By the time we left we had very bad (local) press in the Detroit area, yet he attendance kept growing with people who wanted to learn more about our Rabbi and our congregation. During the last years we were there our members met in homes during the week to discuss what the ramifications of all the publicity would be. Those were the days when we would stay up till early morning discussing the subject. By the time we left the area a typical Friday nite service would increase to more than 300 people.
I want to talk to you how Sherwin was as a man. First, he is one of the smartest man I ever met. I first met him around 18 or 19 years ago when he came to San Francisco for a conference. I was on the conference committee and was introduced to him. From that time on he never forgot my name. I was awed by his memory. I went to every SHJ conference for many years and he always hugged me. He liked San Francisco so much that he came in here many times. I went to all the events between San Diego and Portland and I noticed that he knew everyone else's name too. We started to get to know him better all the time. When I was on national board in Detroit for Shabbat he often called on me to light a candle and I was awed at the privilege.
He always wore a black suit, and a tie. Ada Spanier, who knew him when he started SHJ told me he always wore a black suit and tie.
But it was when Bert and I traveled with him that we really got to know him, Sherwin flew into Paris at a different time so we didn’t see him until breakfast. I hardly recognized him because he was in slacks and a turtle neck sweater. He looked cool. He had just come back from an hour’s walk starting at 7 in the morning. Every morning of every trip he let anyone who wanted to walk with him do so. This was his life. Not just when he was traveling. When Sherwin was in San Francisco for our lectures we picked him up at a close-by hotel at 9 and he would tell us about where he walked that morning. We were quite surprised because he went miles. Amazing. He also walked up to the Opera House to see the Ballet after the Sunday lecture and wouldn’t let us drive him there. He loved all the arts. He told me that he flew from Detroit to New York to see a ballet, opera, museum and theater.
At some time I asked him how come he looked younger than other men. He answered “I watch what I eat and I walk.” At dinner he only ate one half of what he was served. We’ve eaten with him many times and he never ate a whole meal. Including the salad.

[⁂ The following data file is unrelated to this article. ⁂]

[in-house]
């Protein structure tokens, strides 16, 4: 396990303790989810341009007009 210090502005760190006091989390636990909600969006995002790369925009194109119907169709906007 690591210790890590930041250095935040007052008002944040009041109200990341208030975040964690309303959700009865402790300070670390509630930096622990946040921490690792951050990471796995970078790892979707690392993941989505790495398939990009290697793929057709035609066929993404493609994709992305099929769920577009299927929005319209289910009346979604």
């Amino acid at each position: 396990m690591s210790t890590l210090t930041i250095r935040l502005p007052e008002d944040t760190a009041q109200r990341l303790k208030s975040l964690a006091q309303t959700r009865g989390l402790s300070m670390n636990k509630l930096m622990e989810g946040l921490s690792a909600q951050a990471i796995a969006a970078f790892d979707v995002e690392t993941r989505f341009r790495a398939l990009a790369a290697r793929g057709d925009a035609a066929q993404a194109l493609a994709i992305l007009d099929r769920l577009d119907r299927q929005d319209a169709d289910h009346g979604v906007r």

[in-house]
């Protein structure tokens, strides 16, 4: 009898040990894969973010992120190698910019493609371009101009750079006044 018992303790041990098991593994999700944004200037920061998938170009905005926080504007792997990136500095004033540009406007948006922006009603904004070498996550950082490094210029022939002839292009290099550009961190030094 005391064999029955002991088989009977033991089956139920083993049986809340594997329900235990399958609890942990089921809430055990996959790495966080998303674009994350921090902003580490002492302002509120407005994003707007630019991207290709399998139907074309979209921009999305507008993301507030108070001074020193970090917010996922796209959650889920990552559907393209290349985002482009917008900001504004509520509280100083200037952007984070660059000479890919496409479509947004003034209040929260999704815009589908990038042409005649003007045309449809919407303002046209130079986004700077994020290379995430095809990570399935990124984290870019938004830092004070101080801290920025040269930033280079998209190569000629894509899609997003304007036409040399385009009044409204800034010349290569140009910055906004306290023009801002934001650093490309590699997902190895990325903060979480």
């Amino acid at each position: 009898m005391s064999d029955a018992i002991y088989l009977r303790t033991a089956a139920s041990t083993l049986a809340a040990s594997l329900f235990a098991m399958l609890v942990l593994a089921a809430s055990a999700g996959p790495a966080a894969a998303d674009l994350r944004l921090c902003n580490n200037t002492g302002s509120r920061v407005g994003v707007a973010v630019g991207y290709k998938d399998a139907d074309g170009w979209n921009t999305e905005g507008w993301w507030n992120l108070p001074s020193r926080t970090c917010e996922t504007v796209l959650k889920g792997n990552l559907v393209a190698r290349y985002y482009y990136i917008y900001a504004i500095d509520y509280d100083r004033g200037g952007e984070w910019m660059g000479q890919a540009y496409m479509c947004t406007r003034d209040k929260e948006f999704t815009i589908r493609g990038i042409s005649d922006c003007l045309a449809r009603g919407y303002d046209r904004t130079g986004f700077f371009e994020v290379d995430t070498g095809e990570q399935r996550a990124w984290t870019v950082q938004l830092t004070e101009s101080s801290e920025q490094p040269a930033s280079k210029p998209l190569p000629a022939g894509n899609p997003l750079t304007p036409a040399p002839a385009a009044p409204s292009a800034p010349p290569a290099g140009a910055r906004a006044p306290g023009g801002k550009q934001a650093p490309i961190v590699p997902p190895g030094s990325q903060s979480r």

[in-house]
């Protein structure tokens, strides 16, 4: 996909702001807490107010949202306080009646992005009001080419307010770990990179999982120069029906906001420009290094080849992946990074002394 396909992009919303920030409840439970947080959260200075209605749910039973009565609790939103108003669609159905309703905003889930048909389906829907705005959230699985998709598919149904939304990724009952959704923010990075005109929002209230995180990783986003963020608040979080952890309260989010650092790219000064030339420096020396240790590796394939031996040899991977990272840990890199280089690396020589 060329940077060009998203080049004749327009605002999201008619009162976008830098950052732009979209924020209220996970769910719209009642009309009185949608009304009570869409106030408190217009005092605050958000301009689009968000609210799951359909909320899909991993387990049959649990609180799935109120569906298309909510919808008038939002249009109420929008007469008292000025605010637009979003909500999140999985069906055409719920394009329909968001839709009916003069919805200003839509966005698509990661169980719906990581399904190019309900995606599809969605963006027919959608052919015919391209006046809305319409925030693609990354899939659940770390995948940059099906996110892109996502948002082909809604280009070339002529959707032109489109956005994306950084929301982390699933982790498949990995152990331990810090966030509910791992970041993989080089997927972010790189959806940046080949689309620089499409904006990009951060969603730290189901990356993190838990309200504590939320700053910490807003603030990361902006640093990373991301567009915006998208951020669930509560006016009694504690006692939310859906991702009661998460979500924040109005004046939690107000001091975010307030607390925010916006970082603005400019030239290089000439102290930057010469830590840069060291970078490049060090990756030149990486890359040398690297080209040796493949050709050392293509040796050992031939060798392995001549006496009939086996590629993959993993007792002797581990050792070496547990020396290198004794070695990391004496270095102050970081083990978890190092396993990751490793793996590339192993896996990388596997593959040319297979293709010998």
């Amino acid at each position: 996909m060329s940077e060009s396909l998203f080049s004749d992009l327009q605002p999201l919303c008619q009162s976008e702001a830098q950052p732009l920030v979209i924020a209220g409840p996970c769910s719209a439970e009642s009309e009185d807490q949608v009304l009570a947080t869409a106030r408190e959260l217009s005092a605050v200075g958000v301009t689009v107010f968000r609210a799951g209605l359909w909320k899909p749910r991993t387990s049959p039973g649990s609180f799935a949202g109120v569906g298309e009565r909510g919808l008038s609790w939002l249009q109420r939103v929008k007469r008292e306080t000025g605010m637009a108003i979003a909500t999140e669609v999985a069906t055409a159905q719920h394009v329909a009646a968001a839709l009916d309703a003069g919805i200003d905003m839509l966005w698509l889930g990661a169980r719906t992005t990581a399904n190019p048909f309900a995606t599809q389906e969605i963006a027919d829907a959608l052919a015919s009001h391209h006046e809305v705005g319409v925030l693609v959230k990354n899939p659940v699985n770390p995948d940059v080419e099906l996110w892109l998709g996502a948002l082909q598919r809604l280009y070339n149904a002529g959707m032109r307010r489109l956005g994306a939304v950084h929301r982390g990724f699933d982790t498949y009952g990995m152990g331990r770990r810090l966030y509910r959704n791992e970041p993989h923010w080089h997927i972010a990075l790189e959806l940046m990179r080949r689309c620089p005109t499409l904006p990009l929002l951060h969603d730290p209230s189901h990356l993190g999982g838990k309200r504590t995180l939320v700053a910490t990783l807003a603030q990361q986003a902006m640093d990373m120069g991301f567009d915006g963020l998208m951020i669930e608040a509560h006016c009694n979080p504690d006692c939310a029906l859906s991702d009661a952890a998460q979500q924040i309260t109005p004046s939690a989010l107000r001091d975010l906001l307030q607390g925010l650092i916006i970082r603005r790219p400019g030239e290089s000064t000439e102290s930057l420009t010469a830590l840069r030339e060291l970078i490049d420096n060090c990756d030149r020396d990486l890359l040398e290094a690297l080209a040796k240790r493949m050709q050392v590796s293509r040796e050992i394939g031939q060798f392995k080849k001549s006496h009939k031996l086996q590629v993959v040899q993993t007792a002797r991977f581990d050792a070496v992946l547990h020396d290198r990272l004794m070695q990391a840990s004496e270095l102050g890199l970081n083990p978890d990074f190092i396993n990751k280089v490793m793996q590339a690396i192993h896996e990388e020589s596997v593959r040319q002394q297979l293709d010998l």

Going back to the traveling, I got to know Richard, Sherwin’s life partner because he always came on the trips with us. Richard has a wonderful sense of humor . We used to have a wonderful time together laughing. I almost got hit by a car when I started laughing at something he said in the middle of a street in Germany.
I love the way Sherwin told stories of his mother. His mother and father were observant Jews but supported their son and went to all his shabbats and events. He told us that after Birmingham Temple was built she sat down in front. Three hundred people came to the shabbat. After it was over she said to him “Oh Sherwin, 300 people, just think how many more would have come if you believed in god.”
As time went on I started asking him questions and he asked me questions. He always answered them. “When did you know you were an atheist? Answer: “I always kind of knew.” How did you get into rabbinical school being an atheist? He said, “I told the interviewer that I was an atheist and he said 'its OK, a half of the students here are.'” I asked, "Why did you want to be a rabbi if you didn’t believe in god?" “I love to talk, I love to teach, I love to do research, I love to be around people and above all I love the Jewish culture. I was a philosophy major in college and wanted a career that required all these things and I found one--be a rabbi.”
He wasn’t always just answering things. I took him through all the Berkeley hills and showed him views of hills and bay. Then he wanted to see the University. He walked all around Sather Gate, excited that he was where all the protests etc., in the 60’s and the 70’s were. He loved Berkeley.
I’m sure that for the rest of my life I will be thinking of the things he taught me during training to be a Madrikah, not just all the Jewish things but life things too. Without him I would have no way to be Jewish. I am also sure that every time I think of him for the rest of my life I will shed some tears.